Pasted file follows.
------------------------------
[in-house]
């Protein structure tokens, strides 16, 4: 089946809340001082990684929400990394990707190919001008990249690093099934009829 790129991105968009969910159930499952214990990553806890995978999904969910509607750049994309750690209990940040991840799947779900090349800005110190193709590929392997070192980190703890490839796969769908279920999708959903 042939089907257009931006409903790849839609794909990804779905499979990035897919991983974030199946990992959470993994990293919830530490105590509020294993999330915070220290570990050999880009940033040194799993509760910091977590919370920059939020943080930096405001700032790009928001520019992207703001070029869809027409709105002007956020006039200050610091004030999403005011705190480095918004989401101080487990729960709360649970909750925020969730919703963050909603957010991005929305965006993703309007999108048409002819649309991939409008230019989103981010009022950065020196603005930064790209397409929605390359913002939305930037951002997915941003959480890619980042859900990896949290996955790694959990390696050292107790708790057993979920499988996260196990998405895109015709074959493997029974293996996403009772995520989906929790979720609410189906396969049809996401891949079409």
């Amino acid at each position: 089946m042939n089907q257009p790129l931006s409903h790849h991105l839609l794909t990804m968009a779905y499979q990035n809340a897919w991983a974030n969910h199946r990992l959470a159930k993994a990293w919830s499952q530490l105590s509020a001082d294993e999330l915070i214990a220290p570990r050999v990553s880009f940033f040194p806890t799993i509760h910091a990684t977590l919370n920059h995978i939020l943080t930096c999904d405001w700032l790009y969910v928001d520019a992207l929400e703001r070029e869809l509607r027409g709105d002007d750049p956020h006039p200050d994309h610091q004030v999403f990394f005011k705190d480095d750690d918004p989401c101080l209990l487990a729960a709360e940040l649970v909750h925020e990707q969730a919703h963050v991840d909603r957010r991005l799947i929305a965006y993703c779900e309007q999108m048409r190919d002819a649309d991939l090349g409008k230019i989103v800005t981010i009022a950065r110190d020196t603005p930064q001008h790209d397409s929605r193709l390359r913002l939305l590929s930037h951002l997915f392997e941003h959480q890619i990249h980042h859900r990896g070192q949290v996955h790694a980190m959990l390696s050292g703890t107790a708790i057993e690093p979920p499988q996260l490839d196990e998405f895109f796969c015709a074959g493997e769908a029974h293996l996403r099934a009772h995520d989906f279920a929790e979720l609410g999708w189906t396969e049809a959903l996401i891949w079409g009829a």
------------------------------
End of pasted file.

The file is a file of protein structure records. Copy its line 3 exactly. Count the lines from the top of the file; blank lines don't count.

């Amino acid at each position: 089946m042939n089907q257009p790129l931006s409903h790849h991105l839609l794909t990804m968009a779905y499979q990035n809340a897919w991983a974030n969910h199946r990992l959470a159930k993994a990293w919830s499952q530490l105590s509020a001082d294993e999330l915070i214990a220290p570990r050999v990553s880009f940033f040194p806890t799993i509760h910091a990684t977590l919370n920059h995978i939020l943080t930096c999904d405001w700032l790009y969910v928001d520019a992207l929400e703001r070029e869809l509607r027409g709105d002007d750049p956020h006039p200050d994309h610091q004030v999403f990394f005011k705190d480095d750690d918004p989401c101080l209990l487990a729960a709360e940040l649970v909750h925020e990707q969730a919703h963050v991840d909603r957010r991005l799947i929305a965006y993703c779900e309007q999108m048409r190919d002819a649309d991939l090349g409008k230019i989103v800005t981010i009022a950065r110190d020196t603005p930064q001008h790209d397409s929605r193709l390359r913002l939305l590929s930037h951002l997915f392997e941003h959480q890619i990249h980042h859900r990896g070192q949290v996955h790694a980190m959990l390696s050292g703890t107790a708790i057993e690093p979920p499988q996260l490839d196990e998405f895109f796969c015709a074959g493997e769908a029974h293996l996403r099934a009772h995520d989906f279920a929790e979720l609410g999708w189906t396969e049809a959903l996401i891949w079409g009829a």